Activities and Lesson Plans
"The weather doesn’t succumb to wants and wishes. It fights you with total disregard. It doesn’t care if you are young or old, rich or poor, or sick. It is, by far, the vilest villain I could dream up. It has no conscious. The landscape becomes the question as to whether or not the children can survive.” S. L. Dwyer
Educational introduction by Susan Weintrob
As a retired English teacher, college English instructor and principal, for more than 25 years, I have taught students and then supported teachers as they brought literature and history to their students.
Once, when reading a book chapter to a class, a student asked to see the pictures. I showed her there were no illustrations. “That’s not true! I saw on your face that you saw pictures when you read to us!” Such a wonderful complement.
One goal of reading and learning is to learn to mentally see these pictures from literature or history, to defy time and space and place yourself into the book you are reading or the historical era you are learning. Educators guide students to become good readers, to guide them into the book, to live the life of another, to understand more about other situations, times and ultimately, ourselves.
This is what Sharon Dwyer does. She pulls us into the lives of Sammy and Birdie, orphans during the worst of the Dust Bowl in Western Oklahoma. With Sammy and Birdie, we are angry, hungry, scared and, at moments, hopeful. The author opens the door, inviting her readers to enter an era that is stark, dangerous and compelling.
In Dirt, Dwyer reveals, “It was a time where the true strength and grit of Americans was tested. I discovered over time that the story I created for Sammy had actually happened more than we realize. The years this country spent clawing our way out of the Great Depression were difficult, but also proved what we are made of as Americans.”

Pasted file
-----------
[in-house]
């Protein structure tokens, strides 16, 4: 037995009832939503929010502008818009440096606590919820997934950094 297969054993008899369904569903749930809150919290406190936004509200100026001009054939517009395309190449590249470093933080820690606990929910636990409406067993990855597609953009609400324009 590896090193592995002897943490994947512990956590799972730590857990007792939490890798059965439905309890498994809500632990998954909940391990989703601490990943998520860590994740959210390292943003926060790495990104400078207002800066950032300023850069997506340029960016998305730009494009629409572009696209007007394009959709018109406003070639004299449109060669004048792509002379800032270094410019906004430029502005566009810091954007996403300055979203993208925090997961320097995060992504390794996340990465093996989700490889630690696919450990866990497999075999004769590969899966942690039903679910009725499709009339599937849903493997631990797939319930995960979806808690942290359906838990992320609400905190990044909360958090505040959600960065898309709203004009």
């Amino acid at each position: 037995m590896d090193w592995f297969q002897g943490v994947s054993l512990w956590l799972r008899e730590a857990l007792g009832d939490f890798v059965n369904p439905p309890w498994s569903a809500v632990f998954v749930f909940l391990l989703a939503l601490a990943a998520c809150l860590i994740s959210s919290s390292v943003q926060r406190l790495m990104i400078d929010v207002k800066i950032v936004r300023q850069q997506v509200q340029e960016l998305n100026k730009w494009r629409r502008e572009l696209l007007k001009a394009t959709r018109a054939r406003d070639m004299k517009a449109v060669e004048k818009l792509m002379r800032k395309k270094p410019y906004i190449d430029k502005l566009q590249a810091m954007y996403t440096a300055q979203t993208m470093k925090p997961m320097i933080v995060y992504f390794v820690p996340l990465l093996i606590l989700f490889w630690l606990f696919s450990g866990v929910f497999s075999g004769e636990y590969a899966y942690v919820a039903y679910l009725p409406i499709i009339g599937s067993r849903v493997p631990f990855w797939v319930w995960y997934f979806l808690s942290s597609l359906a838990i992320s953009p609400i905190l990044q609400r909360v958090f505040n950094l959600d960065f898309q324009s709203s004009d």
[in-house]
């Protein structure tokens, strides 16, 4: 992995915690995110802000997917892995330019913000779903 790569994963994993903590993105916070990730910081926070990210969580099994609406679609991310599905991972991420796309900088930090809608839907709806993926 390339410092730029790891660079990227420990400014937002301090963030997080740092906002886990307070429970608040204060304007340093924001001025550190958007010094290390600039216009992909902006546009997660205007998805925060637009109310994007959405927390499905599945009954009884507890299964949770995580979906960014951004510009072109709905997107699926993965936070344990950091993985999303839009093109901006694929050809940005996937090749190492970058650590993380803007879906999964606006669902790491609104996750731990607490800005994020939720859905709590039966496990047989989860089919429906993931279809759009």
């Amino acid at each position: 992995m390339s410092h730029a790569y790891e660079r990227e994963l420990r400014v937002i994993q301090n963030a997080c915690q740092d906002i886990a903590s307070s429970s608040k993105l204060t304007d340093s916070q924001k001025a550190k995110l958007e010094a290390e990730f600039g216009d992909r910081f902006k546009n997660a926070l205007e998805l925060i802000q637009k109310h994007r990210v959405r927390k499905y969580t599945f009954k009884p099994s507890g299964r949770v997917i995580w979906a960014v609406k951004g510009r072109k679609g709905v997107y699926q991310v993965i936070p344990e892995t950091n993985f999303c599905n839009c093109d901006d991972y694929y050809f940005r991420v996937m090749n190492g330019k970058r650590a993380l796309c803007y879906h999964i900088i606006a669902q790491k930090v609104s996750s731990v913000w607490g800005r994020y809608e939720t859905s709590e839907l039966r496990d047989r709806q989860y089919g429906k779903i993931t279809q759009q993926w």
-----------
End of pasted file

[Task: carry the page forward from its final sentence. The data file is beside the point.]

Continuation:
Dirt, well written and documented, gives students many opportunities to learn a multitude of topics from the Dust Bowl, poverty, food insecurity, isolation, family, land conservation and community.
Dirt can be taught in English, history, science or geography classes, in museum programs or book clubs, in public, charter, private or home schools.
The guiding questions and activities that I developed with the author are an aid to educators and readers, providing a complete program with lesson plans, discussion topics and projects for young adult readers, Middle School and High School students and adults.
Beyond statistics and dates, Dirt is a superb example of historical literature, developing compelling glimpses into other lives and another era, helping us navigate issues in our own lives and communities, expanding our vision and depth of understanding.
The Great Dust Bowl became one of the most historic moments in the survival of the mid-west. Become immersed in those torturous years as our young generation learns the hardships and the strength of the American people.
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